Pesky DevBlog.

$PESKY Tokenomics, Part 1

Cover Image for $PESKY Tokenomics, Part 1

There's more to minting a fungible token than slinging code and pressing "GO."

In this post, we'll talk about the regulations around creating digital assets, and why careful planning is necessary to ensure both a healthy economy and a successful future for the project.

Part two will conclude with our vision for what a $PESKY token might look like in terms of utility and tokenomics.

SEC Compliance

The way digital assets are issued and marketed influences whether or not they require regulation (in the USA) by the SEC. There's plenty of official documentation on the subject, but the tl;dr is that tokens and securities that pass the "Howey Test" need to register with the SEC.

The Howey Test

The Howey Test is a framework for analyzing whether a digital asset is an investment contract, and whether offers and sales are securities transactions. If the digital asset passes the Howey Test, it needs to be registered with (and regulated by) the SEC.

There are 3 elements of the Howey Test:

  1. The Investment of Money: Was the digital asset acquired in exchange for money? This can be another digital currency or anything thing of value, not just fiat.

  2. Common Enterprise: Is the fortune of individual investors tied to the fortunes of the other investors by the pooling of assets (with the pro-rata distribution of profits)? What's the relationship between the promoter and the body of investors?

  3. Reasonable Expectation of Profits Derived from Efforts of Others: Does the purchaser have a reasonable expectation of profits (or other financial returns) derived from the efforts of others? Can a purchaser expect to realize a return through participating in distributions or through other methods of realizing appreciation on the asset, such as selling at a gain in a secondary market?

Basically, any token issued in exchange for money, where participants can expect to make money, should be registered with the SEC.

The Supreme Court has further explained that that the term security "embodies a flexible rather than a static principle" in order to meet the "variable schemes devised by those who seek the use of the money of others on the promise of profits."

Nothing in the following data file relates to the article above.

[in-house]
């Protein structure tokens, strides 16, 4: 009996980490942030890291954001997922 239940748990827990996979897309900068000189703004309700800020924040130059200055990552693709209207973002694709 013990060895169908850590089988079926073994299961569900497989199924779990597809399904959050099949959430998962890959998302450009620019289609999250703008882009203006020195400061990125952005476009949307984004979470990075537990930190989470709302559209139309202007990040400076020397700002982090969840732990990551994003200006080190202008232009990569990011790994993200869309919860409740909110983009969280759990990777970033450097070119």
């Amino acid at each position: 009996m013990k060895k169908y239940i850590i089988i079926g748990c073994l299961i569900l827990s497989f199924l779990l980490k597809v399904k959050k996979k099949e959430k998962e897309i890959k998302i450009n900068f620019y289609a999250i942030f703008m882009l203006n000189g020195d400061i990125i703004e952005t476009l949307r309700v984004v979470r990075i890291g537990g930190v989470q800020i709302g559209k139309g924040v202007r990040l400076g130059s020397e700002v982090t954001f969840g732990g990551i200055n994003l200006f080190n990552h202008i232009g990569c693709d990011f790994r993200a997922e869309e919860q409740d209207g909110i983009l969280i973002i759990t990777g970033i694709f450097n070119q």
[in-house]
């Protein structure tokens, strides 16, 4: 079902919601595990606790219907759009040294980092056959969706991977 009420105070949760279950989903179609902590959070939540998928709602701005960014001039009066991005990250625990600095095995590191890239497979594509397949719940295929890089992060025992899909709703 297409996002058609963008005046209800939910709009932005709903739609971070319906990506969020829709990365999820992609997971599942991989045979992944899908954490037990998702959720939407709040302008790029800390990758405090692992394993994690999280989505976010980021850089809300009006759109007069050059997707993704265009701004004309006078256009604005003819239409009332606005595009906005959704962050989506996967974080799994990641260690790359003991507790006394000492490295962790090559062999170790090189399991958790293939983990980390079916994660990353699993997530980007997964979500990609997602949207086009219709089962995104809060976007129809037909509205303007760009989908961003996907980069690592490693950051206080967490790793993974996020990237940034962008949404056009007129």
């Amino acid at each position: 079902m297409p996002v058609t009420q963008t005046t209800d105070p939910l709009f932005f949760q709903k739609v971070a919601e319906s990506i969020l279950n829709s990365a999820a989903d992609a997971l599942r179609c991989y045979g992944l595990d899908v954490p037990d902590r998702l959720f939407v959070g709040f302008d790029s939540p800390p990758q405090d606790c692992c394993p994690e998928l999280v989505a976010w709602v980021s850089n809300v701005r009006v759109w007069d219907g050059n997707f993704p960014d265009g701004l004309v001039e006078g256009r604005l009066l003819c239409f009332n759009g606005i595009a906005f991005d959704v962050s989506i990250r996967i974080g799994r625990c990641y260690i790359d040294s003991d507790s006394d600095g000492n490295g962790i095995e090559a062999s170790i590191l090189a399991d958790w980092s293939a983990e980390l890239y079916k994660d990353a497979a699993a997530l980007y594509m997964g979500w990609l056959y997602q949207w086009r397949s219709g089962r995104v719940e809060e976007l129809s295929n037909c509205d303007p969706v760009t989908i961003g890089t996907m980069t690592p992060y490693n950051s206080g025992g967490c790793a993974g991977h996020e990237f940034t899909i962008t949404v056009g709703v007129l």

The above quote, from one of the docs linked above, states that, in addition to a lack of comprehensive guidance for digital assets from the SEC, the Supreme Court's stance is, "if you're trying to make money from people by implying value will increase over time, you're a security."

What does that mean for a $PESKY token?

The Pesky Penguins team operates out of the United States of America, and we have every intention of complying with all rules and regulations to which we are subject, especially those that exist to protect our community members.

To that end, we have contracted with CPAs and subject matter experts to provide counsel what we can and cannot do regarding tokens, as well as help figure things out like, "do we pay taxes on Snowball royalties?" (Answer: "only if there's a profit at the end of the reporting period.")

Keeping the Howey Test in mind, and with the understanding that we do not yet have final sign-off from our CPAs and advisory team, we have the following broad ideas when it comes to creating a $PESKY token:

  • We intend for the token to be a UTILITY token with no monetary value.
  • We DO NOT intend to issue the token through an initial sale, as this would assign value to the token
  • We intend to communicate, clearly and regularly, about how the $PESKY token has no monetary value. (See what we did there?)

We DO think that a $PESKY token can add utility to the collection, and this utility will be in service to our community. We're exploring ways to enhance and customize your Pesky Penguins experience in ways that will NOT affect the overall value of the collection.

A good example of a utility token is the $BANANA token from the CyberKongz project:


We'll explore more ideas for how $PESKY tokens could be used in our next post!

What about all those other Tokens?

We are members of a global community, united by an internet that spans the entire globe. Many token creators and their investors may very well be operating within the established guidelines of their local jurisdictions!

The teams issuing for-profit tokens based in the US should be registered with and regulated by the SEC, which exists to protect investors from bad actors.

There's no way of knowing when the SEC is going to begin cracking down, but as the commission becomes more savvy, and as the overall market cap of digital assets continues to grow, it is reasonable to assume that many existing tokens could be forced to register with the SEC and/or be fined into oblivion for failing to do so earlier.

We are not trying to FUD other tokens, nor are we offering financial advice (do your own research!), just explaining our reasoning behind why the $PESKY token will be a utility token.

What's next?

Our goal is to help make being a member of Pesky Penguins one of the best experiences on web3. It's thanks to all of you that our community is so fun and welcoming, and we want to empower you to have as much fun nooting as possible!

We're still working with our advisory team to get final sign-off before pressing ahead with tokens, but planning is already underway! We'll share more about our vision for the $PESKY token in part two.

Thanks for tuning in and for being a member of the community 🥰